RAND J.:—Under No. 300 of the rules of practice of the Supreme Court of Ontario, an action does not abate on the death of a sole plaintiff unless the cause of action is one which ceases with his death; No. 301 provides for the continuance of the action by the person to whom the
interest or title to the matter in question has been transmitted. In the case of a transmission outside of Ontario, the principle of Crosby v. Prescott, would apply, and the foreign administrator would be entitled to revive the proceedings.
In this case, as a result of the order of the Master based upon a finding of fact, the defendant acquiesced in the revived proceedings as then constituted, and the trial was proceeded with on that basis. This is concluded by counsel’s answer to the question of the trial judge whether he was not bound by the order of the Master, from which no appeal had been taken: “Well, I am afraid so. There is a judgment of the Supreme Court of Canada” meaning that in the Crosby action. From the standpoint of the parties, the defendant would not thereafter be permitted to change his position.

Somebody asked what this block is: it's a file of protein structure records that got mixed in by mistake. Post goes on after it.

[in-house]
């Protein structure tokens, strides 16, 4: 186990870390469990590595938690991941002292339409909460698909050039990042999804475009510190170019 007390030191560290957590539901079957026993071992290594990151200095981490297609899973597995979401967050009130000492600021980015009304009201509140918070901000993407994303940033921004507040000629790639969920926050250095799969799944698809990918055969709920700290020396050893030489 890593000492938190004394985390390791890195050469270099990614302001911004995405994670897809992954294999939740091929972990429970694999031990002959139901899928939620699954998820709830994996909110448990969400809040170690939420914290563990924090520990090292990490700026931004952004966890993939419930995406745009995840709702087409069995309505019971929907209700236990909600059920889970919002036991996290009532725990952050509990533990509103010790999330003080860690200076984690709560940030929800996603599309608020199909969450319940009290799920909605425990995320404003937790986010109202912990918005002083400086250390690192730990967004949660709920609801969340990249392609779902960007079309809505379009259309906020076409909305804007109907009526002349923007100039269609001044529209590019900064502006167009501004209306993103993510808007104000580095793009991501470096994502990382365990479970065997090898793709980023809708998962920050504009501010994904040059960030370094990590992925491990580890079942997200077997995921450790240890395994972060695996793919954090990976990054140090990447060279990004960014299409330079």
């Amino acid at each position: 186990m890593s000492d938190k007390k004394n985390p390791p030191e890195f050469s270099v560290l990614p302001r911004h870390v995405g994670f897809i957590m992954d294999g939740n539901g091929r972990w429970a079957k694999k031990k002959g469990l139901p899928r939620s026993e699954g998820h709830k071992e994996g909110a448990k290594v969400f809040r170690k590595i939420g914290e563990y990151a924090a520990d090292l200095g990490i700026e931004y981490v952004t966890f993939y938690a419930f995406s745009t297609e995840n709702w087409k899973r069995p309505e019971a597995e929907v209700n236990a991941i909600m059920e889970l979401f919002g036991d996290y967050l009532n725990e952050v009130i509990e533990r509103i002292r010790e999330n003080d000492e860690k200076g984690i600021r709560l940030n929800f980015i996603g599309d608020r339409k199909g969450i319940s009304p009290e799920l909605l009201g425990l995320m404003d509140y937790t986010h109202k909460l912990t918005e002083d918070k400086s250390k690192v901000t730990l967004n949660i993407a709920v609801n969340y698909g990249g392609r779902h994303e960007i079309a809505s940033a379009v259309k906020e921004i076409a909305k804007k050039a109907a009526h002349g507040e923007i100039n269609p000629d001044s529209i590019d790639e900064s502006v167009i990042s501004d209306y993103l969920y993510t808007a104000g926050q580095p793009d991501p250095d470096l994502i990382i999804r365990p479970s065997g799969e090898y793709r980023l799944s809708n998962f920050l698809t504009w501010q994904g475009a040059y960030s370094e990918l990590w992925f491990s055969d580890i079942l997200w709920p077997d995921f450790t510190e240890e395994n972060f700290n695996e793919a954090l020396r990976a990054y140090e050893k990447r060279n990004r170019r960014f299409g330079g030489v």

But the Court of Appeal of its own motion raised the question not of the jurisdictional fact in particular but of the presence in the action as plaintiff of the foreign administratrix. It then appeared by admission of counsel that at the moment of the death of the original plaintiff the promissory notes were in Toronto in the solicitor’s custody. They were afterwards sent by him to the administratrix for the State of New York, the residence and place of death of the deceased and the place of the principal administration; and at some time later were returned to Toronto and made exhibits at the trial. Whether the possession of these notes in New York by the administratrix so obtained, would vest in her the contractual obligation which they embodied, and whether in the circumstances the principle of Crosby would apply, I do not decide; as between the parties, for the reasons stated, the question could not be raised. But if from the facts disclosed an overriding law or consideration of public policy is brought to the notice of the Court, then the matter is no longer between the parties only.